Pricing Login
Interactive demos

Click through interactive platform demos now.

Live demo, real expert

Schedule a platform demo with a Sumo Logic expert.

Start free trial
Back to blog results

April 16, 2015 By Christian Beedgen

New Docker Logging Drivers

New Docker Logging Drivers

Docker Release 1.6 introduces the notion of a logging driver. This is a very cool capability and a huge step forward in creating a comprehensive approach to logging in Docker environments.

It is now possible to route container output (stdout and stderr) to syslog. It is also possible to completely suppress the writing of container output to file, which can help in situations where disk space usage is of importance. This post will also show how easy it is to integrate the syslog logging driver with Sumo Logic.

Let’s review for a second. Docker has been supporting logging of a container’s standard output and standard error streams to file for a while. You can see how this works in this quick example:

<pre class="brush: plain; title: ; notranslate" title="">$ CID=$(docker run -d ubuntu echo "Hello")$ echo $CID5594248e11b7d4d40cfec4737c7e4b7577fe1e665cf033439522fbf4f9c4e2d5$ sudo cat /var/lib/docker/containers/$CID/$CID-json.log{"log":"Hello\n","stream":"stdout","time":"2015-03-30T00:34:58.782658342Z"}</pre>

What happened here? Our container simply outputs Hello. This output will go to the standard output of the container. By default, Docker will write the output wrapped into JSON into a specific file named after the container ID, in a directory under /var/lib/docker/containers named after the container ID.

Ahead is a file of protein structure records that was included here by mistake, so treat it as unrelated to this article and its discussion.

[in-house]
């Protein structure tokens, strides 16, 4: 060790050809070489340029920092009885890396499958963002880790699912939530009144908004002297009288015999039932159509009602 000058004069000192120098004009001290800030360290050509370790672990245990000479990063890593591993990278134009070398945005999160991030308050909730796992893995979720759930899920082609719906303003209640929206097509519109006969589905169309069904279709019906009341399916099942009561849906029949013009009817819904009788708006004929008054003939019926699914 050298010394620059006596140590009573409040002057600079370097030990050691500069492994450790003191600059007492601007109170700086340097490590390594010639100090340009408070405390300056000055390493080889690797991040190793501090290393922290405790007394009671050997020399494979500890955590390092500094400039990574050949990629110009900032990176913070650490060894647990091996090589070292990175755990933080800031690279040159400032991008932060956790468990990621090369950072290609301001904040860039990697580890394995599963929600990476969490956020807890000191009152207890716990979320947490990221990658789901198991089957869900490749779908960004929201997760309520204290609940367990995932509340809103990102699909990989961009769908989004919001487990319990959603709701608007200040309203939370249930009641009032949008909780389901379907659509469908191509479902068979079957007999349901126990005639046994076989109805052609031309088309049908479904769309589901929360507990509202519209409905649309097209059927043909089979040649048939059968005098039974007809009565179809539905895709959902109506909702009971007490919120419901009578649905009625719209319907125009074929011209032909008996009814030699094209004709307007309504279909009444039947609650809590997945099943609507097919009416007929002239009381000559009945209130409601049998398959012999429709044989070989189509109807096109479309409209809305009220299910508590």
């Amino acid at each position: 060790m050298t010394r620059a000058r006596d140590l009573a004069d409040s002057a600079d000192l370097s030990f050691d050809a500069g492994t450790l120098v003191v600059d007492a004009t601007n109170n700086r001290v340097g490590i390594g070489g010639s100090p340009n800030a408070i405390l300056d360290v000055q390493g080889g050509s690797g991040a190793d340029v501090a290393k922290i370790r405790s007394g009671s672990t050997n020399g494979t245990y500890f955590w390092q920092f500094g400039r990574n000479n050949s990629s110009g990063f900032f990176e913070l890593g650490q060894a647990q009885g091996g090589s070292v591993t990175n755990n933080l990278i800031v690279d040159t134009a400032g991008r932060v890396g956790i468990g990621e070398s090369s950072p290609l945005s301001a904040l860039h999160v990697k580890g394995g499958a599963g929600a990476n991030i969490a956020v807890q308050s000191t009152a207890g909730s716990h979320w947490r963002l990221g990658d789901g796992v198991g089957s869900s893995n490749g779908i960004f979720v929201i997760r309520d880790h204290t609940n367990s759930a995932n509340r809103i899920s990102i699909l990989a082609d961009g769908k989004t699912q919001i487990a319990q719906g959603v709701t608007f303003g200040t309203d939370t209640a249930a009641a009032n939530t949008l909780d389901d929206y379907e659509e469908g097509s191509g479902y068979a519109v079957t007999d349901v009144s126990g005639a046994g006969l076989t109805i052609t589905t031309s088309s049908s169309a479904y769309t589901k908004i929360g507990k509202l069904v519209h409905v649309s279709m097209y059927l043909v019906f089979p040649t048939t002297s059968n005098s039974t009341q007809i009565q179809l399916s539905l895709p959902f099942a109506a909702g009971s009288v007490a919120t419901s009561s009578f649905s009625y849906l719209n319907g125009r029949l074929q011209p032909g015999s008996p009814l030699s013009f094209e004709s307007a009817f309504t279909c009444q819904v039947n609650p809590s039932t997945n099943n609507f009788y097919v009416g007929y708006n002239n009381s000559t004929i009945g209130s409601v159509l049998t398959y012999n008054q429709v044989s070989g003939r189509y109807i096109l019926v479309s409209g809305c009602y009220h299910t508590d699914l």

Logging the Container Output to Syslog

With the new logging drivers capability, it is possible to select the logging behavior when running a container. In addition to the default json-file driver, there is now also a syslog driver supported. To see this in action, do this in one terminal window:

<pre class="brush: plain; title: ; notranslate" title="">$ tail -F /var/log/syslog</pre>

Then, in another terminal window, do this:

<pre class="brush: plain; title: ; notranslate" title="">$ docker run -d --log-driver=syslog ubuntu echo "Hello"</pre>

When running the container, you should see something along these lines in the tailed syslog file:

Mar 29 17:39:01 dev1 docker[116314]: 0e5b67244c00: Hello

Cool! Based on the --log-driver flag, which is set to syslog here, syslog received a message from the Docker daemon, which includes the container ID (well, the first 12 characters anyways), plus the actual output of the container. In this case of course, the output was just a simple message. To generate more messages, something like this will do the trick:

<pre class="brush: plain; title: ; notranslate" title="">$ docker run -t -d --log-driver=syslog ubuntu \ /bin/bash -c 'while true; do echo "Hello $(date)"; sleep 1; done'</pre>

While still tailing the syslog file, a new log message should appear every minute.

Completely Suppressing the Container Output